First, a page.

The guide data 358 includes data describing broadcast or on-demand video programming available to the DVR. The guide data 358 may include program titles, times, and other descriptive data for past, present, and future programming. The guide data 358 may be accessed and navigated through a user interface to determine what to view and record. When a program is recorded, corresponding guide data may be transferred to accessible locations in the metadata table 352 or elsewhere. In one embodiment, the guide data 358 may include index data that is stored in the index files 356 for use by the content navigation module 340.
 The aggregated data 360 includes information gathered by the DVR when recording and presenting video content. The aggregated data 360 includes luminance values stored by the compression encoder 320, audio levels and variances processed by the Event processor module 332, input logged by the panel interface 232 and remote signals interface 234, and logs of detected event patterns. User input can be logged in association with a watched program, and particular points in the watched program. This information is cross-referenced with an index file 356 so that the data can be matched with relevant points in a program. For example, if a user employs a predetermined number of 30 second skips in succession during a particular program, the identity of the program and the locations in the program where the skips occurred are stored in the aggregated data 360.
 The configuration file 359 stores information for use by the event detector module 318, event processor module 332, and group detector module 334. The configuration file 359 stores threshold and average blackfield luminance and volume values. The configuration file 359 additionally stores updated algorithms for detection of commercial events that are utilized by the event detector module 318, event processor module 332, and group detector module 334.
FIG. 4 is a high level block diagram illustrating a system to be used as a server 160. Illustrated are at least one processor 402 coupled to a bus 404. Also coupled to the bus 404 are a memory 406, a storage device 408, a keyboard 410, a graphics adapter 412, a pointing device 414, and a network adapter 416. A display 418 is coupled to the graphics adapter 412.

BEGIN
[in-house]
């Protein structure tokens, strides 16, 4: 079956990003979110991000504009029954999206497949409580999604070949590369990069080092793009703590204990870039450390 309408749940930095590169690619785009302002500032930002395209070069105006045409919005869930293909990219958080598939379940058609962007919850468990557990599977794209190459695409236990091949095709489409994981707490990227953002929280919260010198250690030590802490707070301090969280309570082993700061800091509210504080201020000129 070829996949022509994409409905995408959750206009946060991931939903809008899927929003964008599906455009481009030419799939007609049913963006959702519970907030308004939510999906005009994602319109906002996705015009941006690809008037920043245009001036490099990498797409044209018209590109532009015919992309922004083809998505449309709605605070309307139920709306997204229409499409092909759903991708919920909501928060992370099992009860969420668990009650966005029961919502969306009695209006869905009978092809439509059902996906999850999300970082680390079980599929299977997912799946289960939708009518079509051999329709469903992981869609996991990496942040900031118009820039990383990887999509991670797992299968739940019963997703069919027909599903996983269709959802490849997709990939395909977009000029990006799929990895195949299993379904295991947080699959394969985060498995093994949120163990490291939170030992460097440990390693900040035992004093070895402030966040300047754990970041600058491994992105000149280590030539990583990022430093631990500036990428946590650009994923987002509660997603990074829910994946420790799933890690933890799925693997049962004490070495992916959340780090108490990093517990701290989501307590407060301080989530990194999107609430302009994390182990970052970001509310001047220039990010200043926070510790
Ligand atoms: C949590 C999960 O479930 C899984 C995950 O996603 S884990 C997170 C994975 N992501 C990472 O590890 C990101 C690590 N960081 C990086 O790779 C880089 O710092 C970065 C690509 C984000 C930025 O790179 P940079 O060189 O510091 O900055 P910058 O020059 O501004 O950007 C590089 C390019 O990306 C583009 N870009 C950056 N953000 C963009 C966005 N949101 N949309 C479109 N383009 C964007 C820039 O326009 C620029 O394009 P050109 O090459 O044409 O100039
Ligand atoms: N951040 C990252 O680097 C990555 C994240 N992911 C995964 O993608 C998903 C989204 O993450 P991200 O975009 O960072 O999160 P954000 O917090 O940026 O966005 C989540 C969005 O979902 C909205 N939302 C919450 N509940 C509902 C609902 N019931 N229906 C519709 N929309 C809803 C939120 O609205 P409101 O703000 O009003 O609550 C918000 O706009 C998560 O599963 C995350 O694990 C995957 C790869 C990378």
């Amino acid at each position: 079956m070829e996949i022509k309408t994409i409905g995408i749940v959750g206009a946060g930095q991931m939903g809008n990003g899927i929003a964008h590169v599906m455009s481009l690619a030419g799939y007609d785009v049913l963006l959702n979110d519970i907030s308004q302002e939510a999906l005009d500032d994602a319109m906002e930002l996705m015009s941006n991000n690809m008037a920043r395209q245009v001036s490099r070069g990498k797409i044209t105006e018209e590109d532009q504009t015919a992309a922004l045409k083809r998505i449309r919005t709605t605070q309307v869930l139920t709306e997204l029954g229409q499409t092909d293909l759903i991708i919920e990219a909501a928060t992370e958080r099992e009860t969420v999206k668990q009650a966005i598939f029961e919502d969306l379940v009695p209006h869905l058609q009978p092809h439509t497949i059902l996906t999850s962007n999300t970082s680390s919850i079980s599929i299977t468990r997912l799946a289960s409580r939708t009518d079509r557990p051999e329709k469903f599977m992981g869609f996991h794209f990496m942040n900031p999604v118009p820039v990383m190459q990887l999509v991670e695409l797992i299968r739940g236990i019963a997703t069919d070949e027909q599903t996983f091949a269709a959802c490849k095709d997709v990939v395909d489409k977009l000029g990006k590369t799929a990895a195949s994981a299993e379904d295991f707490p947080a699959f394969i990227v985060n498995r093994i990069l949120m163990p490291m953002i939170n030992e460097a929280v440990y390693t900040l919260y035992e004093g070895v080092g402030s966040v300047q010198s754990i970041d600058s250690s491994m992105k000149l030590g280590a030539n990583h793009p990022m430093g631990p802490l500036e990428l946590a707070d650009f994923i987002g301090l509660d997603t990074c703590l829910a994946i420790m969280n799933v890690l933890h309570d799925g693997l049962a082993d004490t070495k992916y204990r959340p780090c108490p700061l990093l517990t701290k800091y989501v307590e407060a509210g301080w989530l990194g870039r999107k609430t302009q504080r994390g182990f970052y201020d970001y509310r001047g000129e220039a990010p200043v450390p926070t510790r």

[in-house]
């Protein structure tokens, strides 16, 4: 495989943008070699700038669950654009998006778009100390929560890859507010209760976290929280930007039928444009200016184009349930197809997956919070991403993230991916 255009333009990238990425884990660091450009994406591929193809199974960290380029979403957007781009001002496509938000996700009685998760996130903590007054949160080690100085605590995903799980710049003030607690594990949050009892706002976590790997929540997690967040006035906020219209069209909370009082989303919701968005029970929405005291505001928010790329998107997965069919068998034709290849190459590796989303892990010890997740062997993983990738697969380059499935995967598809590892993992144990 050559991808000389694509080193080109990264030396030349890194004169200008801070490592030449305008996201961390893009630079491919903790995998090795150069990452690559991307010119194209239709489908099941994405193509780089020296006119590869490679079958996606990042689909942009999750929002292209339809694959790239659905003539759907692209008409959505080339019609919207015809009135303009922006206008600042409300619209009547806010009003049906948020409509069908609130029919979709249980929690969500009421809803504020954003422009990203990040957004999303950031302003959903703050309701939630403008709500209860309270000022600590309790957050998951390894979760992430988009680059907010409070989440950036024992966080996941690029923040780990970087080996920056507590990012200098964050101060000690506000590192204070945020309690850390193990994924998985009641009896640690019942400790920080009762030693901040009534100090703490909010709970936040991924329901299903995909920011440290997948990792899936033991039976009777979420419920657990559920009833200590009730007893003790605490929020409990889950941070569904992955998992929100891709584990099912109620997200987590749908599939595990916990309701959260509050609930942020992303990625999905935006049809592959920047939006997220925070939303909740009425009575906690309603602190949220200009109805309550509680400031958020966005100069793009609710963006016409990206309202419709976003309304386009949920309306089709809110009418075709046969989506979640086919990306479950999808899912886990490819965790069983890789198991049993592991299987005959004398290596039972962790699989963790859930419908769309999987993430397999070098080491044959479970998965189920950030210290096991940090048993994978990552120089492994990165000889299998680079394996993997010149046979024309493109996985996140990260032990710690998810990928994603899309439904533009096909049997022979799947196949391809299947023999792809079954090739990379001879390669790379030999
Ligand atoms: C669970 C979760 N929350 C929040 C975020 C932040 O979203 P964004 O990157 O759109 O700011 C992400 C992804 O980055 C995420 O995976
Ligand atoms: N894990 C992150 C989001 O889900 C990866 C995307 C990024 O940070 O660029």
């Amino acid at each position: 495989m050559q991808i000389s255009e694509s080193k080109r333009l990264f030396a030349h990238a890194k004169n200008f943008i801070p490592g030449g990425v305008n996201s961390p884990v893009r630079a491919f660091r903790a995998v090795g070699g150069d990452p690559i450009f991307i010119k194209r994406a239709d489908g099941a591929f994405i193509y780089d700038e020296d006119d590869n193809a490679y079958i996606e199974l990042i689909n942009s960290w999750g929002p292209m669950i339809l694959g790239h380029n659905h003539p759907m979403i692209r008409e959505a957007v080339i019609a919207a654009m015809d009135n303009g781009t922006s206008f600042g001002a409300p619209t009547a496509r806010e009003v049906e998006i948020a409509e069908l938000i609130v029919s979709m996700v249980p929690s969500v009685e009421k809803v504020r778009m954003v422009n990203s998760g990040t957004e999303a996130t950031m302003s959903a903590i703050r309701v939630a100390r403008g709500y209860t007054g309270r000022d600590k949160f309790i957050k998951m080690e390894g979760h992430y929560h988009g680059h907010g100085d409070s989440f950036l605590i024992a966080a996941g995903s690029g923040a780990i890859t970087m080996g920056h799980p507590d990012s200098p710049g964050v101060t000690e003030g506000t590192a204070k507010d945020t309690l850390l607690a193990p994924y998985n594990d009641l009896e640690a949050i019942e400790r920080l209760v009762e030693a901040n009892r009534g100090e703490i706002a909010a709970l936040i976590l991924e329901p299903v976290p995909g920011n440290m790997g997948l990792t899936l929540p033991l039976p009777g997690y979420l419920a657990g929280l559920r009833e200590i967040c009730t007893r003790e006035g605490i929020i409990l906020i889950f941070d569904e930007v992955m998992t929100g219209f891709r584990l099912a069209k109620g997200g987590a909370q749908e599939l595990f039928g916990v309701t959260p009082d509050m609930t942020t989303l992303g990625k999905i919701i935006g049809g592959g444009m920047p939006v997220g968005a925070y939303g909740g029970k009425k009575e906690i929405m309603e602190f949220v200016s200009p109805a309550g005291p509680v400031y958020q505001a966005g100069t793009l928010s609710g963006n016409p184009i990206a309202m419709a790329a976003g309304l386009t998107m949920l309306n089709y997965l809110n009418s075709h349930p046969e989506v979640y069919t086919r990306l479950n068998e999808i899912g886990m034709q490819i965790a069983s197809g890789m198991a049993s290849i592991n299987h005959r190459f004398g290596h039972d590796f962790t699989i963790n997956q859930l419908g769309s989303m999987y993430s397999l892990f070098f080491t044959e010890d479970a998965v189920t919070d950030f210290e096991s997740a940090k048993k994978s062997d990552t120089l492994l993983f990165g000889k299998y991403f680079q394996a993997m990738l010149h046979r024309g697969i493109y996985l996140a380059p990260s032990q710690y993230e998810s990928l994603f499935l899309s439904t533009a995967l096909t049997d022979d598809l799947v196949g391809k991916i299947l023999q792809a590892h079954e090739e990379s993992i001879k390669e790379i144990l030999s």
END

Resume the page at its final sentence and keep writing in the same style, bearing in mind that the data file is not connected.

The processor 402 may be any specific or general-purpose processor such as an INTEL ×86 or POWERPC-compatible central processing unit (CPU). The storage device 408 may be any device capable of holding large amounts of data, such as a hard drive, compact disk read-only memory (CD-ROM), DVD, or some other form of fixed or removable storage device.
 The memory 406 holds instructions and data used by the processor 402. The pointing device 414 may be a mouse, touch-sensitive display, or other type of pointing device and is used in combination with the keyboard 410 to input data into the server 400. The types of hardware and software within the server 400 may vary.
FIG. 5 shows a modular configuration 500 of a server 160 configured to transmit navigation information. The memory 406 interacts with the data storage 408 to receive navigation data from multiple DVRs and generate customized instructions.
 The memory 406 includes a data aggregation module 554, an instruction generation module 556, and an instruction selection module 558. The data storage 554 includes an instruction file 562 and aggregated data 560. The data aggregation module 554 receives collected data from DVRs and stores it in the aggregated data 560. This information can include aggregated luminance information stored in the local data files of the individual DVRs , recorded instances of input suggesting commercial detection errors, usage logs and aggregated commercial pattern information. The data aggregation module 560 also receives information relating to the sending DVR such as its model, the owner's location, the type of television signal received(broadcast, cable, satellite, etc.), and the signal provider. The data aggregation module 554 stores this information in association with the commercial detection information.